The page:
Read more about this neat fly in this GFF article.

The patterns

Maybe this will help: Sometimes the mere splash or flash of a bright size 6 fly will spook the fish. If fish are there and time is not, you can always trim the flashy tail or cut off the eyes with a pair of small pliers while the fly is still on the tippet in order to get a more discrete fly. This conversion will take seconds and may be a quickest way to a fly change and a second chance.



Say Hey martin,

I was just looking at some of your bonefish theme... wonderful work. Nice job. However, you have mentioned that Charlie Smith was the originator of the "Crazy Charlie." That's not quite correct... please let me share with you part of an interview I had with Bob Nauheim the person who created the fly...

Here's the story directly from Bob:
It took place on a bonefishing trip to the Bahamas. I believe it was around 1977. Keep in mind there really weren't many flyfisherman chasing bonefish at this time. I was working with a guide (and lodge owner) named Charlie Smith. We were watching the bones apparently key on "glass minnows." I asked Charlie if that was a common food for bonefish and he replied "Sure mon."

That night, back in the lodge, I tied some flies with a bit of flash, some clear Mason 15 lb. Mono, a couple of feathers, and a pair of bead eyes. The eyes were adopted from steelhead patterns I'd used with great success. It was the first time "bead eyes" were used on a bonefish pattern.

The next day we had a ball catching fish with the newly created pattern. Charlie said "dat fly is nasty mon" that's when I gave it the name "Nasty Charlie." I'd run into Lee Perkins, of Orvis fame, and he asked me about the fly design. He'd heard how effective it was on the flats. I sent him a sketch with tying instructions. Later that year it was presented in the Orvis Catalog as the "Crazy Charlie." It's had that name ever since. I'm delighted it's become such a widely accepted fly.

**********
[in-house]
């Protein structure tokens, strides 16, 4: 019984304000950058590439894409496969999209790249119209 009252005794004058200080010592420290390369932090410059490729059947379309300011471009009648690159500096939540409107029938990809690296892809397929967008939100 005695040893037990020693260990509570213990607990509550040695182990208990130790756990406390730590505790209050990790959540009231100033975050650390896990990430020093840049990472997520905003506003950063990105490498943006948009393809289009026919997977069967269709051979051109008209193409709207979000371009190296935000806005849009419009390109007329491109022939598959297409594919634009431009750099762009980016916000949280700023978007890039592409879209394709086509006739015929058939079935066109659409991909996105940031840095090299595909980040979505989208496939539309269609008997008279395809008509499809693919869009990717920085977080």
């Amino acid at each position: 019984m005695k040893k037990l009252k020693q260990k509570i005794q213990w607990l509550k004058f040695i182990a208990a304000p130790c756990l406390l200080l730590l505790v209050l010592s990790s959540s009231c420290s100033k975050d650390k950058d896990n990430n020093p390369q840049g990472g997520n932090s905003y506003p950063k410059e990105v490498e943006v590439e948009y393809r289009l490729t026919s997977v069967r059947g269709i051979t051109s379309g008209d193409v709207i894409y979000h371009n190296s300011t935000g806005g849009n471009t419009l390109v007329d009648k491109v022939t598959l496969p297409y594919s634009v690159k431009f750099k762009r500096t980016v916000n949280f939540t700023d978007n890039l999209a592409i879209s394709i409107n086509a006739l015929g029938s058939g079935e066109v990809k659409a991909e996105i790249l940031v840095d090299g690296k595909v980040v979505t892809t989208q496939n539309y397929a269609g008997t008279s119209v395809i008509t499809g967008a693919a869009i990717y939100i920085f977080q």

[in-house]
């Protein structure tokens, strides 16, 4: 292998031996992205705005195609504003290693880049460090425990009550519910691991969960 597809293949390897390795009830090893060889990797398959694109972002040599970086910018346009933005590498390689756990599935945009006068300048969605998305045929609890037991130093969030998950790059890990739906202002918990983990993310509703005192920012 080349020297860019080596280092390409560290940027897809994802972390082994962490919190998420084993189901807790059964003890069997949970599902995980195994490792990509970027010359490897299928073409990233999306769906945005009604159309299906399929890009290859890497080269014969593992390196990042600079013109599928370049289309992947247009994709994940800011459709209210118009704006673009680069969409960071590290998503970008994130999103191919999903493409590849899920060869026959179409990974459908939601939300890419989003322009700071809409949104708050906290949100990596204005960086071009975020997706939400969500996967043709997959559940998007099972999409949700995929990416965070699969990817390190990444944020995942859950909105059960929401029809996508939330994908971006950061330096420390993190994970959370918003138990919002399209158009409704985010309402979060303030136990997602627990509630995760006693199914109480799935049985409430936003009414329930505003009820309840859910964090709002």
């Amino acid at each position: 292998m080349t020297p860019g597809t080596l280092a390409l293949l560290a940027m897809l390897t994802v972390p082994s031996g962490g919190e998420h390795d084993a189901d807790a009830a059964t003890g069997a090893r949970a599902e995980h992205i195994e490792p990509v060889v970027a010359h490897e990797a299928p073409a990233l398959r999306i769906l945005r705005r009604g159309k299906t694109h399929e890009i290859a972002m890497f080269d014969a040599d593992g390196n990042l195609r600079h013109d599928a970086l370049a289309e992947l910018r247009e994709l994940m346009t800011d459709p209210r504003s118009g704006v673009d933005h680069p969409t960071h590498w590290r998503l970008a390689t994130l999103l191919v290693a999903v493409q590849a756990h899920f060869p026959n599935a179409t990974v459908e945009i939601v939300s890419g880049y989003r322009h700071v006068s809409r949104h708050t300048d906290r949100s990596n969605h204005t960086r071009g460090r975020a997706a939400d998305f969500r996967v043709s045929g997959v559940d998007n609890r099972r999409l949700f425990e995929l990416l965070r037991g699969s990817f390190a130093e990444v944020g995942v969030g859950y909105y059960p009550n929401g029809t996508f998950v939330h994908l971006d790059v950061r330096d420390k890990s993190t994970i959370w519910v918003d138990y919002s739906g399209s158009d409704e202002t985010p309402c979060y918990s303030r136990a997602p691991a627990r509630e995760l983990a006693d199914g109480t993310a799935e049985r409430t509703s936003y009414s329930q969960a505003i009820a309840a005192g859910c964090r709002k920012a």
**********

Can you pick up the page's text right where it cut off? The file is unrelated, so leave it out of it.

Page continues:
A sad note to this story is that Bob has just passed away. He will be missed by many in this industry. He was a mentor of mine and a close friend. Thanks for giving me a moment to share this story with you.

Cheers, Kenny

Very good!!!!

taff's picture

Hi Martin,

How goes it mate?

Just read with interest your piece on bonefish patterns. Thought you might be interested to know of a "New, Old" pattern that is number 1 in my box at the moment.

Funnily enough it came about from a fly I "borrowed" from your sea trout box one day when you wern't looking ;-) I think you call it a Bjarke?

Anyway, I recieved a very nice bleached grizzle cape from Chevron Hackles a while back. The tannish colour tones immeadiatly made me think of bonefish.

Basically the fly looks like this.

Hook- size 6 or 8
Tail: A few strands of "root beer" crystal flash.
Body: Dubbed tan fur, nice and spikey.
Hackle: As mentioned above, palmered the whole length of the shank and clipped flat underneath.
Eyes: small, gold bead chain.

I fished the inside flats at Deadmans Cay, Long Island back in June. Was very lucky with the weather and the conditions made for some classic, ultra shallow water, wade bonefishing. The fish were spooky and ambush tactics were the order of the week. The pattern above outfished just about anything I had in my box by a mile.

Who said bonefish aint selective?